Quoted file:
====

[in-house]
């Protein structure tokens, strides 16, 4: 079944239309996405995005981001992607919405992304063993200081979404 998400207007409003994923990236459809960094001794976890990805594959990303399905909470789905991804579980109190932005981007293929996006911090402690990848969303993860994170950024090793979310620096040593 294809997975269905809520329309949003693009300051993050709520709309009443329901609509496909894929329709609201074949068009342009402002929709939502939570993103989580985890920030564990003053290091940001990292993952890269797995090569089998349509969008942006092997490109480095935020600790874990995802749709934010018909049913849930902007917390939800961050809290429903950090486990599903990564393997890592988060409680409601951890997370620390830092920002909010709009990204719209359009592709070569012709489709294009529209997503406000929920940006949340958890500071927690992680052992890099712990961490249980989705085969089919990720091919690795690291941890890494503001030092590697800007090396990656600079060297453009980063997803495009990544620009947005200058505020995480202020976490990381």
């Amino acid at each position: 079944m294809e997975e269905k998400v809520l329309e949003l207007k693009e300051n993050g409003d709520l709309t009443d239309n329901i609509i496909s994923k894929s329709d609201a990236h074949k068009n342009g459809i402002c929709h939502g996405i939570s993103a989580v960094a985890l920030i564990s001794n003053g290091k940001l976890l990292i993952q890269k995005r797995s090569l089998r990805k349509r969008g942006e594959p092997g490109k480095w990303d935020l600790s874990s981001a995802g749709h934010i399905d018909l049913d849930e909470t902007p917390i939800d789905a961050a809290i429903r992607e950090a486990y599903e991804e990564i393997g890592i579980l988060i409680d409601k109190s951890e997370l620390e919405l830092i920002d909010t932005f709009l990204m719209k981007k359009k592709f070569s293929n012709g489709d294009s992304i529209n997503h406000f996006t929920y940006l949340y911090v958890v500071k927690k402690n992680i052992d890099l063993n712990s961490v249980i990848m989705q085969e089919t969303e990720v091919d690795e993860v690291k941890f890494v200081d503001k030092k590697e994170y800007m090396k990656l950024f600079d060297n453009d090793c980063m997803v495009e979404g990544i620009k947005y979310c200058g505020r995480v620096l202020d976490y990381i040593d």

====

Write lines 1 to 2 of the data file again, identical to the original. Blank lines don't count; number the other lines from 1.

[in-house]
């Protein structure tokens, strides 16, 4: 079944239309996405995005981001992607919405992304063993200081979404 998400207007409003994923990236459809960094001794976890990805594959990303399905909470789905991804579980109190932005981007293929996006911090402690990848969303993860994170950024090793979310620096040593 294809997975269905809520329309949003693009300051993050709520709309009443329901609509496909894929329709609201074949068009342009402002929709939502939570993103989580985890920030564990003053290091940001990292993952890269797995090569089998349509969008942006092997490109480095935020600790874990995802749709934010018909049913849930902007917390939800961050809290429903950090486990599903990564393997890592988060409680409601951890997370620390830092920002909010709009990204719209359009592709070569012709489709294009529209997503406000929920940006949340958890500071927690992680052992890099712990961490249980989705085969089919990720091919690795690291941890890494503001030092590697800007090396990656600079060297453009980063997803495009990544620009947005200058505020995480202020976490990381």